More than two decades since the invasions of Iraq and Afghanistan, veterans of the War on Terror are coming to terms with the physical consequences of their service. Chief among them? Cancer. 

Unfortunately, there is still much to learn about the deadly disease and its impact on the military population.

The U.S. Special Operations Command recently published a memo calling for all special operations forces (SOF) service members and veterans to report any cancer screenings and diagnoses so their records are up to date for ongoing research on the prevalence of cancer within SOF. 

A part of that memo encouraged people to seek out cancer screenings because early detection can be the difference between life and death. However, resources are limited, and most military members don’t meet the national cancer criteria required to get a cancer screening, while other types of cancer don’t have a standard cancer screening process. 

Chelsea Simoni, co-founder of the HunterSeven Foundation, said the memo comes from a good place, but more involvement is needed. 

“There needs to be a conversation at a table with SOCOM, whoever the VA liaison is for SOCOM, and these benevolent organizations that truly make a difference in health care and community,” Simoni said. “That must be a serious conversation, and we all must be on the same page.” 

Is cancer more prevalent in special operations?

The SOCOM memo has brought up the topic of cancer being more prevalent in SOF compared to conventional military units. But, it’s not merely serving in a special operations unit that correlates to the likelihood of developing cancer. For post-911 servicemembers, whether they deployed or not, 1 in 7 veterans will be diagnosed with cancer based on HunterSeven’s research. 

“I think there’s confusion over SOF being more likely to be diagnosed with cancer. What we’ve seen in preliminary studies is that those who have an extended time in service are more likely to be diagnosed with cancer,” Simoni said.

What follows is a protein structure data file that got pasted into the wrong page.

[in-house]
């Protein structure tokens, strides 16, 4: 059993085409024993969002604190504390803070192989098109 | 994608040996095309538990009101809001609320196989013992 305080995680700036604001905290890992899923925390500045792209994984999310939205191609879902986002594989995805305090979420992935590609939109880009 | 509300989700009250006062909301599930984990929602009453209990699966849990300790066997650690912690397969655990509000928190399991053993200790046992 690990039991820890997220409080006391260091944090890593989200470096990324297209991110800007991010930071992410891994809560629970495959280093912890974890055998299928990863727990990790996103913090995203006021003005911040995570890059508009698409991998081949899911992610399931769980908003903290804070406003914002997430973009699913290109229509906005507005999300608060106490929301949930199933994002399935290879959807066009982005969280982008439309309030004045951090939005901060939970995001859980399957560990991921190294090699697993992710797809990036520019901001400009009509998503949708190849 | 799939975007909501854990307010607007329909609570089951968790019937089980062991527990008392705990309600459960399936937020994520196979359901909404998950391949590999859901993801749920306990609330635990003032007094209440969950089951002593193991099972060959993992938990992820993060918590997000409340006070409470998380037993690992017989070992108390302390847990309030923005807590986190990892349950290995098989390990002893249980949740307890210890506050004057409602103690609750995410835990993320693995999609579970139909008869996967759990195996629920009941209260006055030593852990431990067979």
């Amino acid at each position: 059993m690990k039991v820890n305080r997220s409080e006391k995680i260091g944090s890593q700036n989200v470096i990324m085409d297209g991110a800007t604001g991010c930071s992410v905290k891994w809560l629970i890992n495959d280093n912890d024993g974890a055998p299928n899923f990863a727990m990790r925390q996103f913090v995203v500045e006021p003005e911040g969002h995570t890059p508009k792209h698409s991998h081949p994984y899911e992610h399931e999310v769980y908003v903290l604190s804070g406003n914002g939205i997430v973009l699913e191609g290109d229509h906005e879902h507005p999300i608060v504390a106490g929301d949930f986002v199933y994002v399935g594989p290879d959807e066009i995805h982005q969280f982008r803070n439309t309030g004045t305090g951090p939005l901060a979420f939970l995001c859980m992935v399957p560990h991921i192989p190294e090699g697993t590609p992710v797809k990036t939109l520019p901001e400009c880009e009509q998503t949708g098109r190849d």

The Air Force has the highest rates of cancer, and that’s not specific to the Air Force Special Operations Command. According to HunterSeven’s research, the U.S. Marine Corps has the lowest rates of cancer. The difference is that more Marines serve their initial enlistment and get out, whereas many in the Air Force make a career out of it.  

Simoni gave an example of a Green Beret and an Air Force pilot. They are more likely to serve an entire career because of the time and work they dedicate to earning their positions. So it’s long-term exposure to toxins and the stressors of service that correlate to cancer, not so much what unit you serve in. 

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More important differentiators for service members are whether they have a family history of cancer, where they were located for extended periods, job hazards, and environmental factors they were exposed to. As an example, Navy SEALs stationed on the East Coast have a high chance of developing brain cancer, while Green Berets who spend ample time in Africa have a high risk of developing gastrointestinal cancers. 

Lack of sleep, poor diet, and chronic stress are common in military service, especially with SOF units who often work through the night. Environmental stressors contribute to an increase in inflammation within the body, which weakens the immune system and places personnel at higher risk of developing cancer. 

Toxin exposure is a significant concern. Most conventional units fire approximately one thousand rounds a year or less, whereas a special operations unit will fire hundreds of thousands of rounds in a six-month training cycle, which significantly ramps up the risk of cancer, said Geoffrey Dardia, the director of the Task Force Dagger Special Operations Foundation’s Health Initiates Program.

“The basic infantry rifleman, right? They do a qualification range a couple of times a year,” Dardia said. “Other than that, they are shooting blanks unless they’re in combat. So, in training, they’re not shooting shit.”

Simoni said the biggest takeaway from their research is that time in service, and a family history of cancer are the two most significant correlating factors for service members developing cancer. 

“Preliminary studies show that there’s not a more likely risk associated with special operations than with any other military occupation,” Simoni said. “In terms of SOF being diagnosed at a higher rate compared to all post-911 service members and veterans, I don’t believe that that’s an adequate assumption.”

Cancer screening and exams for veterans

Cancer screenings are not typically easy to get for anyone under the age of 50. Active duty special operations members have a more clear route to getting a cancer screening compared to veterans, though.

 “Overall, active duty care is really good. The difficult things we see are after service, like veteran status, getting them squared away,” Simoni said. “Like the VA, that’s not happening. It’s very unfortunate. We’ll often have to pay for outside care for them to get screened like colonoscopies, second opinions, routine care, and follow-up appointments”